АвтоАвтоматизацияАрхитектураАстрономияАудитБиологияБухгалтерияВоенное делоГенетикаГеографияГеологияГосударствоДомДругоеЖурналистика и СМИИзобретательствоИностранные языкиИнформатикаИскусствоИсторияКомпьютерыКулинарияКультураЛексикологияЛитератураЛогикаМаркетингМатематикаМашиностроениеМедицинаМенеджментМеталлы и СваркаМеханикаМузыкаНаселениеОбразованиеОхрана безопасности жизниОхрана ТрудаПедагогикаПолитикаПравоПриборостроениеПрограммированиеПроизводствоПромышленностьПсихологияРадиоРегилияСвязьСоциологияСпортСтандартизацияСтроительствоТехнологииТорговляТуризмФизикаФизиологияФилософияФинансыХимияХозяйствоЦеннообразованиеЧерчениеЭкологияЭконометрикаЭкономикаЭлектроникаЮриспунденкция

Calculating power using current and voltage

Читайте также:
  1. Agree or disagree with the following statements, using the strategies of speaking. Give additional information to prove your agreement or disagreement. Use the model.
  2. Analysis of the current antiinflation policy in the Republic of Kazakhstan
  3. Apple Power Macintosh
  4. Auxiliary power units
  5. B) for the current period of a fiscal year
  6. Communication as Culture, Understanding Popular Culture, Truth and Power.
  7. Complete the sentences, using the words from Ex. 3. Three of them are used twice. The first one is done for you.
  8. Complete the word puzzle using the text and clues below.
  9. Complete these sentences using the correct form of one of the words above. Make sentences of your own to show that you understand the difference in their meaning.
  10. Complete these sentences using the correct form of one of the words above. Make your own sentences to show that you understand the difference in their meaning.
  11. Ex.1. Complete the sentences using the correct passive (continuous) form of the verbs in brackets.

There are three ways of writing an equation for power, current and voltage:

Power = Current × Voltage so

 

P = I × V or

 

I = P

V

or

V = P

I

 

 

where:

P = power in watts (W) or: P = power in milliwatts (mW)
V = voltage in volts (V)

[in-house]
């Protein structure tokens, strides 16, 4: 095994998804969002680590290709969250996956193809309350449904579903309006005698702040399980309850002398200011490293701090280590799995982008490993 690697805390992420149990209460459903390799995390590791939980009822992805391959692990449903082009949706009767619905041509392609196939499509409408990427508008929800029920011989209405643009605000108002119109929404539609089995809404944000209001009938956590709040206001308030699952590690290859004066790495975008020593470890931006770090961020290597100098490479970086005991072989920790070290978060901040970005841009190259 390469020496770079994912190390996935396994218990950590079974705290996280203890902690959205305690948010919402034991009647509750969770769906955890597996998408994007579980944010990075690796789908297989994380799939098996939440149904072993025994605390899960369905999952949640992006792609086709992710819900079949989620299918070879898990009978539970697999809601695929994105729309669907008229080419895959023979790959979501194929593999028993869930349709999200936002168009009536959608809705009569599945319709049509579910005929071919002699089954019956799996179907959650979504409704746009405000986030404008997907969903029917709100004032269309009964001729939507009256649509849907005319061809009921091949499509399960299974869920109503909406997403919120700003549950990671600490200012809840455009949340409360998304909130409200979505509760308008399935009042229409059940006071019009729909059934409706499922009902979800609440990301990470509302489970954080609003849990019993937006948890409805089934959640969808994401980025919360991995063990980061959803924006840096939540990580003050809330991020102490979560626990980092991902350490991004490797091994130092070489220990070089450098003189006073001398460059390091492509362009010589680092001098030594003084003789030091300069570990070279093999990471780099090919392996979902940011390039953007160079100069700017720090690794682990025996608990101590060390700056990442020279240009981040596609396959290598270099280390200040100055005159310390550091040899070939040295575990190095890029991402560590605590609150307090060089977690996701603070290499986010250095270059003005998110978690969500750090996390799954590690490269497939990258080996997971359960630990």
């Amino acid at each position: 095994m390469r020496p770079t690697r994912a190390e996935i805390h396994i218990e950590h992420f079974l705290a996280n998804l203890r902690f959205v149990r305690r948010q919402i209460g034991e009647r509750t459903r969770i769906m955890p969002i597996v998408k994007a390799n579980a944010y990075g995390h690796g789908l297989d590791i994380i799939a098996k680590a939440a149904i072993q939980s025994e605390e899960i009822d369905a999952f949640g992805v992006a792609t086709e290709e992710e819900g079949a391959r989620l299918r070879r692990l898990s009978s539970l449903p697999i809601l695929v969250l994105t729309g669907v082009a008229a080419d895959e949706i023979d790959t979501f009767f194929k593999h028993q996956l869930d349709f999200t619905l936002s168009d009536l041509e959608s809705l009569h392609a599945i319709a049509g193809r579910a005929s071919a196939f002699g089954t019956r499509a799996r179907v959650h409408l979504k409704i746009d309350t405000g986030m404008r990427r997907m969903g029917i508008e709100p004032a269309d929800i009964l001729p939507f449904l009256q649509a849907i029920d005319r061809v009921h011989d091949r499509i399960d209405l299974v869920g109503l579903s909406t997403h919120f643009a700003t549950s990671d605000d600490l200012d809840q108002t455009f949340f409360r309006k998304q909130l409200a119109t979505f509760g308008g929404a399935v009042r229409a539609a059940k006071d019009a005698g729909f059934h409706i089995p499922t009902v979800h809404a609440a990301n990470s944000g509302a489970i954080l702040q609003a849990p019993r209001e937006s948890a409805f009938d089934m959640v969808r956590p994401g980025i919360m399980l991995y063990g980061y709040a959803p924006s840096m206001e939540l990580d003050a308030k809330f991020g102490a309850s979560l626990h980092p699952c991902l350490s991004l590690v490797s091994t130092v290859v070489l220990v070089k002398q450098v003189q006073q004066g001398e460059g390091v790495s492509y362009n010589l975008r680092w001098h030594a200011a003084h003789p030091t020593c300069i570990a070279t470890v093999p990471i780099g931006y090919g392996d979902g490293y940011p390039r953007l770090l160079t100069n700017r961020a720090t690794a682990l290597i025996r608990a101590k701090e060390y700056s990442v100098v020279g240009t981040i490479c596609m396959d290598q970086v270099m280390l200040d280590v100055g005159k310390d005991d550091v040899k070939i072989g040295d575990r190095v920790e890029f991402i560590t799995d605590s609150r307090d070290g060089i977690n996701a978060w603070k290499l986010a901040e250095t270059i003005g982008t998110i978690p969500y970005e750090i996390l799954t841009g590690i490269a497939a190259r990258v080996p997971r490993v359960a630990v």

I = current in amps (A)
V = voltage in volts (V)
I = current in milliamps (mA)

 

You can use the PIV triangle to help you remember the three versions of the power equations. For most electronic circuits the amper is too large, so we often measure current in milliampers (mA) and power in milliwatts (mW).

1mA = 0.001A and 1mW = 0.001W.

 

Calculating power using resistance and current or voltage

Using Ohm's Law V = I × R we can convert P = I × V to:

P = I² × R
or
P = V² / R

where:

P = power in watts (W)
I = current in amps (A)
R = resistance in ohms (Ω)
V = voltage in volts (V)


Wasted power and overheating

Normally electric power is useful, making, for example, a lamp light or a motor turn. However, electrical energy is converted to heat when a current flows through a resistance. This can be a problem if a device or wires overheat. In electronics the effect is usually negligible, but if the resistance is low (a wire or low value resistor for example) the current can be very large and can cause a problem.

You can see from the equation P = I² × R that for a given resistance the power depends on the current squared, so doubling the current will give 4 times the power.

Resistors are rated by the maximum power they can pass without damage. Resistors with standard power ratings of 0.25W or 0.5W are suitable for most circuits.

Wires and cables are rated by the maximum current they can pass without overheating. They have a very low resistance so the maximum current is relatively large.

 

Energy

What is energy? The answer is - energy is the ability to do work.

Energy can be found in a number of different forms. It can be chemical energy, electrical energy, heat (thermal energy), light (radiant energy), mechanical energy, and nuclear energy.

The amount of energy used (or supplied) depends on the power and the time for which it is used:



Energy = Power × Time

 

A low power device operating for a long time can use more energy than a high power device operating for a short time. For example:

· A 60W lamp switched on for 8 hours uses 60W × 8 × 3600s = 1728kJ.

· A 3kW kettle switched on for 5 minutes uses 3000W × 5 × 60s = 900kJ.

The standard unit for energy is the joule (J), but 1J is a very small amount of energy for mains electricity so units kilojoule (kJ) or megajoule (MJ) are sometimes used in scientific work.

At home we measure electrical energy in kilowatt-hours (kWh). 1kWh is the energy used by a 1kW power appliance when it is switched on for 1 hour:

1kWh = 1kW × 1 hour = 1000W × 3600s = 3.6MJ

For example:

· A 60W lamp switched on for 8 hours uses 0.06kW × 8 = 0.48kWh.

· A 3kW kettle switched on for 5 minutes uses 3kW × 5/60 = 0.25kWh.

 

Text 3


1 | 2 | 3 | 4 | 5 | 6 | 7 | 8 | 9 | 10 | 11 | 12 | 13 | 14 | 15 | 16 | 17 | 18 | 19 | 20 | 21 | 22 | 23 | 24 | 25 | 26 | 27 | 28 | 29 | 30 | 31 | 32 | 33 | 34 | 35 | 36 | 37 | 38 | 39 | 40 | 41 | 42 | 43 | 44 | 45 | 46 | 47 | 48 | 49 | 50 | 51 | 52 | 53 | 54 | 55 | 56 | 57 | 58 | 59 | 60 | 61 | 62 | 63 | 64 | 65 | 66 | 67 | 68 | 69 | 70 | 71 | 72 |


Все материалы представленные на сайте исключительно с целью ознакомления читателями и не преследуют коммерческих целей или нарушение авторских прав. Студалл.Орг (0.005 сек.)